Whosoever drinketh of this water shall never thirst. Rightly has Scripture said that out of the belly of a believer shall flow living water, says our Lord, referring to spiritual instruction which waters the souls of those who listen to it. He calls the greatly abundant gift of grace water, as being ever-active. Living Water is a drop of Christ’s teaching, which, like water, cleanses the filth of sin, quenches the flame of passions, and cures unbelief, dryness and barrenness. Living water is the grace of the Holy Spirit, which is given diverse names according to the diversity of its operation. Here it is called water, but elsewhere fire. It is called water because just as water comes down from the sky, nourishes and refreshes; so also the Holy Spirit descends from heaven and waters and feeds the soul; though He is one, He divides His grace and power among various operations. The Holy Spirit is also called fire, because just as fire is one in appearance, but acts in various ways, warming, burning, illuminating and cleansing, so it is with the Holy Spirit, In the words of the Apostle, There are diversities of graces, but the same Spirit; and there are diversities of ministries, but the same Lord; and there are diversities of operations, but the same God, Who worketh all in all.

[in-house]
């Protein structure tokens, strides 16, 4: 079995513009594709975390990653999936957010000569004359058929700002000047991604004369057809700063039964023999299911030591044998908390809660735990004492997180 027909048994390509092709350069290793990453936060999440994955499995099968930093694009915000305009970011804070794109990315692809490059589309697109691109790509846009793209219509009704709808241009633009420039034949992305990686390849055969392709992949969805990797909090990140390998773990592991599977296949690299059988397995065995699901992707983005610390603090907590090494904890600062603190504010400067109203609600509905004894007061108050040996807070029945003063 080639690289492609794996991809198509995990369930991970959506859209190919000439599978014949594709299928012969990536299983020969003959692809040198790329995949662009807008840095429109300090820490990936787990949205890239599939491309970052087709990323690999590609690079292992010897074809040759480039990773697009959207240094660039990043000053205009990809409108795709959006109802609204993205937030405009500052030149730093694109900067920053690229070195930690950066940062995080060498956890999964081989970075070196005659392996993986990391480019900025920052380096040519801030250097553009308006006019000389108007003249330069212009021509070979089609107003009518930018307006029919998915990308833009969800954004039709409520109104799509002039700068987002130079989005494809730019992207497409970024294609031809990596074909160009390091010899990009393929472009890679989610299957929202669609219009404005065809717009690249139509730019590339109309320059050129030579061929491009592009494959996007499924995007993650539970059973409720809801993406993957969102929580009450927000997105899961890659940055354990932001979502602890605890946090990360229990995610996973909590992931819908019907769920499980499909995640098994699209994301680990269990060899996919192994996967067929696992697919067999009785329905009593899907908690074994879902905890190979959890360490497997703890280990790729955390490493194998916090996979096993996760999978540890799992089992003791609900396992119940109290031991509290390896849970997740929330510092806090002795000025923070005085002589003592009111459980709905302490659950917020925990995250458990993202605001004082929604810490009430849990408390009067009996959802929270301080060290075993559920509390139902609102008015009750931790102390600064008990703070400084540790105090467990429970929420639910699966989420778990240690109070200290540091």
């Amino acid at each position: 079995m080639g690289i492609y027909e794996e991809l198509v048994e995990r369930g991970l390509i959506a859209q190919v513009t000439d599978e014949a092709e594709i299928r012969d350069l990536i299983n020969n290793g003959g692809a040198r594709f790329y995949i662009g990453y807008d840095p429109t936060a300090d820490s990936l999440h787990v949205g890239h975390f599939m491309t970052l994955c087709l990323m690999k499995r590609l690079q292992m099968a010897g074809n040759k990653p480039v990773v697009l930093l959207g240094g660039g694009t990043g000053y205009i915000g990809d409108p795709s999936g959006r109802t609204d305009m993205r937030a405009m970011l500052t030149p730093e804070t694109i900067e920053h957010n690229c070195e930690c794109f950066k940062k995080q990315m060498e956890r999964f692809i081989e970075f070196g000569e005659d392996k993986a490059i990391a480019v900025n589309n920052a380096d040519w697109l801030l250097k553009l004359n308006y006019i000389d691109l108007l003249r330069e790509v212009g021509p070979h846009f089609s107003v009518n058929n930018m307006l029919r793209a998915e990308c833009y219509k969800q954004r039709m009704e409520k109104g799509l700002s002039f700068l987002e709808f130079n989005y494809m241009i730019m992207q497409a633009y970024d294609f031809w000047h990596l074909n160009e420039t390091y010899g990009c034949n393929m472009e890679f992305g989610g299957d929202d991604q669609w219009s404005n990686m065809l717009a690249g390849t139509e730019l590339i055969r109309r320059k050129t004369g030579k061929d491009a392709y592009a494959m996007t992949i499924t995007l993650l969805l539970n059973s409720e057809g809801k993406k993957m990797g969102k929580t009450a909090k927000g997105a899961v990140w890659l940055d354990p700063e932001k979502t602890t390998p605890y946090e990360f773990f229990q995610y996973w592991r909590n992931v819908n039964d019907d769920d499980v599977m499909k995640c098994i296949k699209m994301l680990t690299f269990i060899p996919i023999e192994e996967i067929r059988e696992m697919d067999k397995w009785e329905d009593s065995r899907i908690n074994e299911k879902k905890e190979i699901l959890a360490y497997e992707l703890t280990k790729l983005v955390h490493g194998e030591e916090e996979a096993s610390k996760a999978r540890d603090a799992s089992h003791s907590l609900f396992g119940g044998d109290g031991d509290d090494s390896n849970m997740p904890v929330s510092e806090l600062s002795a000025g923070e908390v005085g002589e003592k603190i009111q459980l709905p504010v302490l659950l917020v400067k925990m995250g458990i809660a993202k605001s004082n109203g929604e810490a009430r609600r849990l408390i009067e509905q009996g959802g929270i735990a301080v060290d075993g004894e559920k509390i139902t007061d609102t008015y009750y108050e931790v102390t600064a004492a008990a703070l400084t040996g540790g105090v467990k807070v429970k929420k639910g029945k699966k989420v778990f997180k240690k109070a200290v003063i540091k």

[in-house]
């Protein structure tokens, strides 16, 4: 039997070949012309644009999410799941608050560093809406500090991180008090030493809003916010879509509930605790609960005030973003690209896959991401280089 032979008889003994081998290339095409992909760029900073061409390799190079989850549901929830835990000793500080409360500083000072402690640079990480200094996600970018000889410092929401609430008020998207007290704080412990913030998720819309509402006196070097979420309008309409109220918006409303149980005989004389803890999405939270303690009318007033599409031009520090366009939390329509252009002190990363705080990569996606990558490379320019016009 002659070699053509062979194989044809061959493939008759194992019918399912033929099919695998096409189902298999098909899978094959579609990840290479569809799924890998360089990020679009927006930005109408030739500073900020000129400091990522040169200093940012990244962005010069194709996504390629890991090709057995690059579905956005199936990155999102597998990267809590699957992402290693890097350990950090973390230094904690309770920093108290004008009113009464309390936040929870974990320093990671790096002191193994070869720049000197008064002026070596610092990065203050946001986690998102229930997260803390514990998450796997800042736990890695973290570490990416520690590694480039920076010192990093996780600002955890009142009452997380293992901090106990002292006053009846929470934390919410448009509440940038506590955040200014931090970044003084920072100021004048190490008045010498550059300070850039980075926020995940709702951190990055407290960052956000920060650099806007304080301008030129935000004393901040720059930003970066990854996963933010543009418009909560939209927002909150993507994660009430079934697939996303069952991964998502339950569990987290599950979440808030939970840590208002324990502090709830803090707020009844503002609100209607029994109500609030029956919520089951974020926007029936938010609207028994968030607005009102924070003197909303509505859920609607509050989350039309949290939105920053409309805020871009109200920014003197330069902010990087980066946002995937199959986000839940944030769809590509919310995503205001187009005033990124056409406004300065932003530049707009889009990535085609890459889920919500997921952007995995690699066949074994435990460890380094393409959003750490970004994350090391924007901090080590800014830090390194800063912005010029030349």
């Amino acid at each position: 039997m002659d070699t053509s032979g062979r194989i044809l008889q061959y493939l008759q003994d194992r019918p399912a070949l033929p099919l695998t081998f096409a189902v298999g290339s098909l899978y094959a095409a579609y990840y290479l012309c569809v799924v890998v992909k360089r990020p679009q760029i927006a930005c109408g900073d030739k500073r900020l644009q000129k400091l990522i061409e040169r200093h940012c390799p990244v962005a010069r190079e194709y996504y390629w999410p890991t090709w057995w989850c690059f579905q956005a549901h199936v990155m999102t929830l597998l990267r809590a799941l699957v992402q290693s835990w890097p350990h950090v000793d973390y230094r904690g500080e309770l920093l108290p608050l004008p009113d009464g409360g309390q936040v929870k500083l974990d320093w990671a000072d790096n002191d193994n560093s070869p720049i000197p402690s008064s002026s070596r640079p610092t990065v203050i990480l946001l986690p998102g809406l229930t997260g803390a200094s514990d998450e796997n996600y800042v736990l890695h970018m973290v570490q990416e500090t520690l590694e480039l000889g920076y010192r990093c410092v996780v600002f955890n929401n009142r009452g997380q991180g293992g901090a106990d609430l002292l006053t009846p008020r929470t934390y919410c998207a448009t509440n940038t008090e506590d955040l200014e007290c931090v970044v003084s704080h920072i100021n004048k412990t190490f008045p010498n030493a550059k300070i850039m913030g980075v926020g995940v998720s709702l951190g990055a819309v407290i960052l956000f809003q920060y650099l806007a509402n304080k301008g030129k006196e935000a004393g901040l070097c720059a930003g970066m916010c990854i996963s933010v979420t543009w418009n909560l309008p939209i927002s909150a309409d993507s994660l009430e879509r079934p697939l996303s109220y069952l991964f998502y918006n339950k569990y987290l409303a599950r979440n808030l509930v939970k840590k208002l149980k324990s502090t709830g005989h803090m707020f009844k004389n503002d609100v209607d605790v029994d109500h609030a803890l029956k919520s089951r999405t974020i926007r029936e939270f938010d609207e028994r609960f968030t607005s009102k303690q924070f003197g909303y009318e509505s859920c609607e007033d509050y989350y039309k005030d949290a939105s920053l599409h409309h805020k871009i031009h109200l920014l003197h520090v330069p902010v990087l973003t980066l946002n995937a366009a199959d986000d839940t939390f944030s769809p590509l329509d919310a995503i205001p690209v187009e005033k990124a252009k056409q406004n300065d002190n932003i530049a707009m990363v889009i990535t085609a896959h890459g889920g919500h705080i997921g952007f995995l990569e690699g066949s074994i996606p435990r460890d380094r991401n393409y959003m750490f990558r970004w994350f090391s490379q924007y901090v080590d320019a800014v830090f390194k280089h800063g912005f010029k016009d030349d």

This We see clearly in the case of the Apostles themselves. The Apostles were not afraid to teach and proclaim the word of God in various ways; they gave little mind to the threat – or reality – of persecution, the denunciations of spiritually blinded authorities, and the fury of enraged peoples. They made rivers of living water flow, rivers of instruction. Such was the grace of the Holy Spirit.
As Saint John says, “this He said of the Spirit which they should receive, who believed in Him: for as yet the Spirit was not given, because Jesus was not yet glorified.”